Watching Stanley Kubrick's Eyes Wide Shut feels like wandering the landscape of a strange, half-remembered dream. Something is a bit off-kilter; a pervasive sense of paranoia lingers, coloring every moment with a vague unease. Nevertheless, you can't look away. The film is as hypnotic as it is disquieting. 

In Eyes Wide Shut, as in all of his films, Kubrick achieves total immersion. He steeps his audiences in a world he has carefully constructed to swallow us whole. In a new video essay, Evan Puschak (AKA Nerdwriter) explores how Kubrick spent his career probing and solving the questions of immersive storytelling. "As such," Nerdwriter says in the video, "it's easy to imagine his films as worlds, like video games, or even virtual reality rides where we glide through narrative spaces—intensely involved, but never in control."

Kubrick steeps his audiences in a world he has carefully constructed to swallow us whole.

But for all his meticulous style, "Kubrick never lets us forget what the purpose of style actually is: a lens that gives the viewer a point of access to the material." New filmmakers should keep this in mind, notes Nerdwriter, who then goes on to break down the elements that comprise Eyes Wide Shut's immersive style.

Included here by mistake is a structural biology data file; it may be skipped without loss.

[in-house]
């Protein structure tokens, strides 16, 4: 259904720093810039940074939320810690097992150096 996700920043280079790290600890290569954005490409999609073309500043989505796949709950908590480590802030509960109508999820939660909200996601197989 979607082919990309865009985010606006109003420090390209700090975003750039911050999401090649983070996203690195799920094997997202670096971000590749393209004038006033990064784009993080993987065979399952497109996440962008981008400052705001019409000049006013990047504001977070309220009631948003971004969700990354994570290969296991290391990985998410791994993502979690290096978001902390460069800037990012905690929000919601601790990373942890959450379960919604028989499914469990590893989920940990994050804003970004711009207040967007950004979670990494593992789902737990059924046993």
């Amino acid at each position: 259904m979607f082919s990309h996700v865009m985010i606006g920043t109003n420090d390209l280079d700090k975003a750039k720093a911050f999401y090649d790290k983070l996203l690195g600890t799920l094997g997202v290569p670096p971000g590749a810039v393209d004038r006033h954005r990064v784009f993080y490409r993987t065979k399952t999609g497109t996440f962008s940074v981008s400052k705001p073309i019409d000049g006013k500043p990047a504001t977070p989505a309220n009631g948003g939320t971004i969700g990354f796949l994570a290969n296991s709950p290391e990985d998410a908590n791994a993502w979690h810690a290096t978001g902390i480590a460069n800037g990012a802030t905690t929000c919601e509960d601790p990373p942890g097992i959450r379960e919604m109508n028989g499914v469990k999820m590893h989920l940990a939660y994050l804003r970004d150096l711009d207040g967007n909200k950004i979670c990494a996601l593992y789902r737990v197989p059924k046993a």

Eyes Wide Shut is a slow movie on the narrative level, as Nerdwriter remarks in the video, and the pace is never more apparent than in the dialogue. "Listening to Tom Cruise and Nicole Kidman speak is like watching a dripping faucet—every word drops out of their mouths with the same lifeless rhythm," he says. The stilted dialogue adds to the otherworldly haze of the film. 


At 400 days, Eyes Wide Shut holds the Guinness Record for the longest film production ever. Kubrick pushed his cast and crew well beyond exhaustion—into what Nerdwriter calls a "dreamy detachment," which plays out on Kidman and Cruise's faces throughout the film. This, too, enhances the sense of the uncanny. It also serves to distance us from Cruise's character, Bill; his flat, detached affect discourages empathy. 

Experiential Identification

Finally, Kubrick's elements of style fuse to create what philosopher Alessandro Giovannelli calls experiential identification, in which the result of occupying the characters' perspectives while not empathizing with them is that the perspective becomes your own. As in a video game or virtual reality experience, we are subsumed into the character of Bill.

"When Bill puts on his mask and erases his identity completely," says Nerdwriter, "it's a moment of deeper immersion...a systematic effort to swap you in for the protagonist."

What do you think is the most immersive scene in 'Eyes Wide Shut'? Let us know in the comments.